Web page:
Find examples of course evaluations. If you choose to incorporate ideas from other examples, you must provide proper APA citations and format.
The following resources are required to complete the assessment.

Assessment Formatting Guidelines [DOCX].
Part One – Standardized Course Evaluation Template
Determine the best approach for evaluating whether the learning objectives and program outcomes are being assessed adequately in your course. Make use of your work from the previous assessments in the creation of your standardized course assessment template.

Create a standardized template that clearly measures the course’s ability to achieve the learning objectives and outcomes stated in your earlier assessments in this course.
There is no page limit for this template. Page length should be appropriate to the context.
Note: You are encouraged to integrate feedback received for your earlier assessments to continue tweaking your application of the concepts in this course.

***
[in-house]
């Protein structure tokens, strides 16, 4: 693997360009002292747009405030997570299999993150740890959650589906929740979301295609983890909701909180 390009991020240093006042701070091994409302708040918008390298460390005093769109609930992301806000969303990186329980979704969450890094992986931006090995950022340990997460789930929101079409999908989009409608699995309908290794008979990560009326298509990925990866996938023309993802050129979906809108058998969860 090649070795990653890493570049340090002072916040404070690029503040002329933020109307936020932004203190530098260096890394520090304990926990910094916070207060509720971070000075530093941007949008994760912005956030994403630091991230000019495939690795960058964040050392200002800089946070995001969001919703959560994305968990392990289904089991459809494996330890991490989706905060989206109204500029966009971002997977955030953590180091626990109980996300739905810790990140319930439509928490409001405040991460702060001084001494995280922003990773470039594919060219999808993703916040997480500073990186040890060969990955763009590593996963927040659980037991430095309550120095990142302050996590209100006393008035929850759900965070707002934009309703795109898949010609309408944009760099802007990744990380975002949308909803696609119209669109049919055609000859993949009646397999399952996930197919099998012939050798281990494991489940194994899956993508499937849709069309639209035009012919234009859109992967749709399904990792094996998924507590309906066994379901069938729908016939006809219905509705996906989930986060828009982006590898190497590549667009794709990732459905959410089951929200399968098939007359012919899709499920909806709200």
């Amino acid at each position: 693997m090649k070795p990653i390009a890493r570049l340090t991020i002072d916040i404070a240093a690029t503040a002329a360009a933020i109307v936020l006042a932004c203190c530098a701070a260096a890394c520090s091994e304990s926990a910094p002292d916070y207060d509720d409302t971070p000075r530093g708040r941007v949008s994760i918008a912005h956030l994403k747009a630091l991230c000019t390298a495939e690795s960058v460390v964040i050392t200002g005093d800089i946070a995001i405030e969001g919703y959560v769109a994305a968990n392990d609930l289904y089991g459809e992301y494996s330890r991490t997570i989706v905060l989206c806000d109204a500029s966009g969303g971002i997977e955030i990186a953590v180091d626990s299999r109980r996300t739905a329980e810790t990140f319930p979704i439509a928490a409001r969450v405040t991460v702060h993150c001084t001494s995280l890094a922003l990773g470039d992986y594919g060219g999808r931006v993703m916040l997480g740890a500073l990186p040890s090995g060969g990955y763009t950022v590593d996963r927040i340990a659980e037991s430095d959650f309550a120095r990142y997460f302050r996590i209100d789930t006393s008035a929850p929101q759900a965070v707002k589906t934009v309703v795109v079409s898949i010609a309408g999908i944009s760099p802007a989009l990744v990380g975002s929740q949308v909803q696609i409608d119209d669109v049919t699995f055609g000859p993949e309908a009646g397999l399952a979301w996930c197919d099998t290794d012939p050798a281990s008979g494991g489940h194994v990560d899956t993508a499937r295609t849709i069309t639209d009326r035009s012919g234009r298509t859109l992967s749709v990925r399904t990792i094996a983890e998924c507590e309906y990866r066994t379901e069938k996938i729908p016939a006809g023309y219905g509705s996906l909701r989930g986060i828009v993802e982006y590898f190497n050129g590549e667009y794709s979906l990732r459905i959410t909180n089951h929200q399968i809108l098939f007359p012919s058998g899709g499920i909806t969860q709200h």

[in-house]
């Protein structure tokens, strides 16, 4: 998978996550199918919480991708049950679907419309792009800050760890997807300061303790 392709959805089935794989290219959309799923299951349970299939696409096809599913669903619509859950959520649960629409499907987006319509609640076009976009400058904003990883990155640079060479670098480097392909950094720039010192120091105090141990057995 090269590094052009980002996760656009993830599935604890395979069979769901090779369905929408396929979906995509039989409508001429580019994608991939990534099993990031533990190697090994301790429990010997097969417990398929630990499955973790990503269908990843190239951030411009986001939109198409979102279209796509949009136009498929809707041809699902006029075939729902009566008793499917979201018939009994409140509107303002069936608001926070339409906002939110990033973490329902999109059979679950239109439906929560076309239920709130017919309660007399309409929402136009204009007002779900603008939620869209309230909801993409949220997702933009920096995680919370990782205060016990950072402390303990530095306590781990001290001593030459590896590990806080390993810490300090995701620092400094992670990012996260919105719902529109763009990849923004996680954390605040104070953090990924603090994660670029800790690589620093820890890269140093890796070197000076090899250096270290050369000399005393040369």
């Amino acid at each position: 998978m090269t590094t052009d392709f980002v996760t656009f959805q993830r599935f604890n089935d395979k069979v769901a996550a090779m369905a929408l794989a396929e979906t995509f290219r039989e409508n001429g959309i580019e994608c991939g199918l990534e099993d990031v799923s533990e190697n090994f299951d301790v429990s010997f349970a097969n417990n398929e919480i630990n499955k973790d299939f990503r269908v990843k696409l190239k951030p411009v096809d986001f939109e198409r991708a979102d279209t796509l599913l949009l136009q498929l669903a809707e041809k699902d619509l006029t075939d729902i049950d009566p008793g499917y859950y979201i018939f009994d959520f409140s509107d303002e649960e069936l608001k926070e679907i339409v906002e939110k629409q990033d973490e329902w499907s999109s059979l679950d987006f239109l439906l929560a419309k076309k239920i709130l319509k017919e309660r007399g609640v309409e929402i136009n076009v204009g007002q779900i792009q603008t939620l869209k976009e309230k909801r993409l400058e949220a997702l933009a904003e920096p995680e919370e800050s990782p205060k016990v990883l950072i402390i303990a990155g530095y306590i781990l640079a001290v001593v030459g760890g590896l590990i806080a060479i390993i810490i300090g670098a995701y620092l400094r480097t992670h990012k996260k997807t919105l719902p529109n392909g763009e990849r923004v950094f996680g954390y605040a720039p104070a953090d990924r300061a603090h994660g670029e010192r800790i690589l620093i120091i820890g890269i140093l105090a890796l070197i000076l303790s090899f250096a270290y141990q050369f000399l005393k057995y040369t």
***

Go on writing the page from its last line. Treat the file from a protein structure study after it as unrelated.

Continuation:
Part Two – Executive Summary
Once you have completed your standardized template, construct an executive summary to discuss the rationale for it.

In the executive summary, include the following critical elements that align with the grading criteria:

A summary of how the course evaluation aligns with the stated learning objectives and program outcomes.
A justification for the methods chosen to evaluate the achievement of learning outcomes.
A description of how validity and reliability of evaluation methods will be established.
Additional Requirements
Follow the Assessment Formatting Guidelines [DOCX]. In addition, your assessment should meet the following requirements:

APA format: Use correct APA style and formatting for the executive summary, paying particular attention to citations and references.
Document format: Include a cover page and a properly formatted APA style reference list.
References: Include at least five peer-reviewed scholarly resources from the last 5 years to support your rationale.
Length:
Executive summary: 1–2 double-spaced pages (excluding cover page and reference list).
Evaluation template: No page limit.
Font and font size: Times New Roman, 12 point.
Competencies Measured
By successfully completing this assessment, you will demonstrate your proficiency in the course competencies through the following assessment scoring guide criteria:

Competency 2: Apply a variety of strategies to assess learning in the cognitive, psychomotor, and affective domains.